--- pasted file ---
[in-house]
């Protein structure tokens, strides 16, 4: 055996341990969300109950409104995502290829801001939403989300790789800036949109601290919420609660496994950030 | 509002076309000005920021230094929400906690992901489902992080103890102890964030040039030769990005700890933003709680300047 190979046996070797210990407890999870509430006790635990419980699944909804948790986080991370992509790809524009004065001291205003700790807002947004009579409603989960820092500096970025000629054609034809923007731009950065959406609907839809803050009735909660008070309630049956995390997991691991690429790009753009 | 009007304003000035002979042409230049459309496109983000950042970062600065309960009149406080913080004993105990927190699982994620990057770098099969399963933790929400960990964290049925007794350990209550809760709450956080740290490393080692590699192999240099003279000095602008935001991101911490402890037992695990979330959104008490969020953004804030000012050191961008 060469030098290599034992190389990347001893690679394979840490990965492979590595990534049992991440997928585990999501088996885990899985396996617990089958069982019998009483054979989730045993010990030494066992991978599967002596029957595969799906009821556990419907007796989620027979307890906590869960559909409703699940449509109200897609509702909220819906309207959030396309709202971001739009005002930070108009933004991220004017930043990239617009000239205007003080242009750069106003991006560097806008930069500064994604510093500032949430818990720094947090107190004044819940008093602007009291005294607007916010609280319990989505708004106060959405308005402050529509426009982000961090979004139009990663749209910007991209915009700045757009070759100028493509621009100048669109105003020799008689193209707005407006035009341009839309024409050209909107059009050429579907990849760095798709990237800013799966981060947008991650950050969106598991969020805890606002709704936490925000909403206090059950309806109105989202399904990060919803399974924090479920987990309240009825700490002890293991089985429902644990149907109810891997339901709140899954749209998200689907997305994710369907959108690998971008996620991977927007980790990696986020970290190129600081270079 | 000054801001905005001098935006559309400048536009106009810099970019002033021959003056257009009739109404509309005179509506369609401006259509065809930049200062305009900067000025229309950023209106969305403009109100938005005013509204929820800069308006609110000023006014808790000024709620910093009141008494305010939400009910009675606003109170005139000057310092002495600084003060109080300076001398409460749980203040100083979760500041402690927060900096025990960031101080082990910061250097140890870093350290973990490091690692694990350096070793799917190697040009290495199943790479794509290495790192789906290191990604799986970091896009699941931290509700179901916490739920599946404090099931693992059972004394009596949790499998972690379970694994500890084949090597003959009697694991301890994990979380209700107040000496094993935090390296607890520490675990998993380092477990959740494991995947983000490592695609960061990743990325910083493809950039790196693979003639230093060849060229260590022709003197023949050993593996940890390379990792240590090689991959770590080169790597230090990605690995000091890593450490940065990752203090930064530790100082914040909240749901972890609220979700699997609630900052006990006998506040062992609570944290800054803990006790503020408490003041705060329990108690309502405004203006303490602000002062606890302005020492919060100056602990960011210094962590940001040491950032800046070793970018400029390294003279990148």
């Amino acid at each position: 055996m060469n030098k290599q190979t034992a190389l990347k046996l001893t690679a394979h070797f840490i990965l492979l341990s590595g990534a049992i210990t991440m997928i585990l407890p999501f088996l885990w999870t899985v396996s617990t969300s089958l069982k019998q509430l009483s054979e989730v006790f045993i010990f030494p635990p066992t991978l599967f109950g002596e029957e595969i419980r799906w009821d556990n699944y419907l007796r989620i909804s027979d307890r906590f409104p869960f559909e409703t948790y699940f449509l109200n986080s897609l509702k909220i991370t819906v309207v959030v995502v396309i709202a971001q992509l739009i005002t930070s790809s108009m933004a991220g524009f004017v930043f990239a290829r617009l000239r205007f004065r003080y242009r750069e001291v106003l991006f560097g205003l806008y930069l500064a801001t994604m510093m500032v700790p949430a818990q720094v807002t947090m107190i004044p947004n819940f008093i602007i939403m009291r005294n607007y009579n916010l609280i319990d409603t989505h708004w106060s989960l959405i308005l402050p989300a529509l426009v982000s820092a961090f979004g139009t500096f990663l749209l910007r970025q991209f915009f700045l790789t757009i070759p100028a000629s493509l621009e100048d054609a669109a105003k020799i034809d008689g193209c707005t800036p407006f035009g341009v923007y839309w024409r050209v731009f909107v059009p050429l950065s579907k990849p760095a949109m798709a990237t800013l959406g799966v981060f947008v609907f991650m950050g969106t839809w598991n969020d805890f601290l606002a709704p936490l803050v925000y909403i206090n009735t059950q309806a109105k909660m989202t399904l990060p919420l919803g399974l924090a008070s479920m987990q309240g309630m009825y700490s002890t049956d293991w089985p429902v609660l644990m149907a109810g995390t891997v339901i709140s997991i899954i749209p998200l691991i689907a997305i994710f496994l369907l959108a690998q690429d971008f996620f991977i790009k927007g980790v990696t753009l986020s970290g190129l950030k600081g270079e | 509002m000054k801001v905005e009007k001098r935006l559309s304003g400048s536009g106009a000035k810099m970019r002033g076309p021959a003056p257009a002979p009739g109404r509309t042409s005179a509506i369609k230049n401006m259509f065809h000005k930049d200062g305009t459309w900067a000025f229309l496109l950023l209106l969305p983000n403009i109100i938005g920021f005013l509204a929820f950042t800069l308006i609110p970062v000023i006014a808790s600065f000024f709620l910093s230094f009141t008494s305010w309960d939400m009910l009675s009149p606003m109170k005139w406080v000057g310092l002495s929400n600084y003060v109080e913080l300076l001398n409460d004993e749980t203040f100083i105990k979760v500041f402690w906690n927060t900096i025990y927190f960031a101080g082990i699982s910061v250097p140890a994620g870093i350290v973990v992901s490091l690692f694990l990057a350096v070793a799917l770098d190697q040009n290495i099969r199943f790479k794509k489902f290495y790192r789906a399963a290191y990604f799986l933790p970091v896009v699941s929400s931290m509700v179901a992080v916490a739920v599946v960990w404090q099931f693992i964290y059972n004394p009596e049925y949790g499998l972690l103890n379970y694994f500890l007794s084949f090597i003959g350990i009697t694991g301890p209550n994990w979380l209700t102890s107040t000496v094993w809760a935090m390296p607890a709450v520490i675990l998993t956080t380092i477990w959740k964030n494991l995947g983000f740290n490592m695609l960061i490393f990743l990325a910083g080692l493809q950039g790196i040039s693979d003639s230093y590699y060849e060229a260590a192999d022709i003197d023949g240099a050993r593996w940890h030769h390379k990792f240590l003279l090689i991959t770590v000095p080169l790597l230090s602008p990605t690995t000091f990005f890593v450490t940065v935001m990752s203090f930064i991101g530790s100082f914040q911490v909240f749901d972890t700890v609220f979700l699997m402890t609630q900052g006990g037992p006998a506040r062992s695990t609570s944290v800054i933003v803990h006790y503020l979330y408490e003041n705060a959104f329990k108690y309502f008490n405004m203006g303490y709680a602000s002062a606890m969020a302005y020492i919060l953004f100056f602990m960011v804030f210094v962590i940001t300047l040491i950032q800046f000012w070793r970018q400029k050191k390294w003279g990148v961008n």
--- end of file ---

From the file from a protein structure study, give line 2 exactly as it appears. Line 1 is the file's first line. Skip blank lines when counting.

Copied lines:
């Protein structure tokens, strides 16, 4: 055996341990969300109950409104995502290829801001939403989300790789800036949109601290919420609660496994950030 | 509002076309000005920021230094929400906690992901489902992080103890102890964030040039030769990005700890933003709680300047 190979046996070797210990407890999870509430006790635990419980699944909804948790986080991370992509790809524009004065001291205003700790807002947004009579409603989960820092500096970025000629054609034809923007731009950065959406609907839809803050009735909660008070309630049956995390997991691991690429790009753009 | 009007304003000035002979042409230049459309496109983000950042970062600065309960009149406080913080004993105990927190699982994620990057770098099969399963933790929400960990964290049925007794350990209550809760709450956080740290490393080692590699192999240099003279000095602008935001991101911490402890037992695990979330959104008490969020953004804030000012050191961008 060469030098290599034992190389990347001893690679394979840490990965492979590595990534049992991440997928585990999501088996885990899985396996617990089958069982019998009483054979989730045993010990030494066992991978599967002596029957595969799906009821556990419907007796989620027979307890906590869960559909409703699940449509109200897609509702909220819906309207959030396309709202971001739009005002930070108009933004991220004017930043990239617009000239205007003080242009750069106003991006560097806008930069500064994604510093500032949430818990720094947090107190004044819940008093602007009291005294607007916010609280319990989505708004106060959405308005402050529509426009982000961090979004139009990663749209910007991209915009700045757009070759100028493509621009100048669109105003020799008689193209707005407006035009341009839309024409050209909107059009050429579907990849760095798709990237800013799966981060947008991650950050969106598991969020805890606002709704936490925000909403206090059950309806109105989202399904990060919803399974924090479920987990309240009825700490002890293991089985429902644990149907109810891997339901709140899954749209998200689907997305994710369907959108690998971008996620991977927007980790990696986020970290190129600081270079 | 000054801001905005001098935006559309400048536009106009810099970019002033021959003056257009009739109404509309005179509506369609401006259509065809930049200062305009900067000025229309950023209106969305403009109100938005005013509204929820800069308006609110000023006014808790000024709620910093009141008494305010939400009910009675606003109170005139000057310092002495600084003060109080300076001398409460749980203040100083979760500041402690927060900096025990960031101080082990910061250097140890870093350290973990490091690692694990350096070793799917190697040009290495199943790479794509290495790192789906290191990604799986970091896009699941931290509700179901916490739920599946404090099931693992059972004394009596949790499998972690379970694994500890084949090597003959009697694991301890994990979380209700107040000496094993935090390296607890520490675990998993380092477990959740494991995947983000490592695609960061990743990325910083493809950039790196693979003639230093060849060229260590022709003197023949050993593996940890390379990792240590090689991959770590080169790597230090990605690995000091890593450490940065990752203090930064530790100082914040909240749901972890609220979700699997609630900052006990006998506040062992609570944290800054803990006790503020408490003041705060329990108690309502405004203006303490602000002062606890302005020492919060100056602990960011210094962590940001040491950032800046070793970018400029390294003279990148």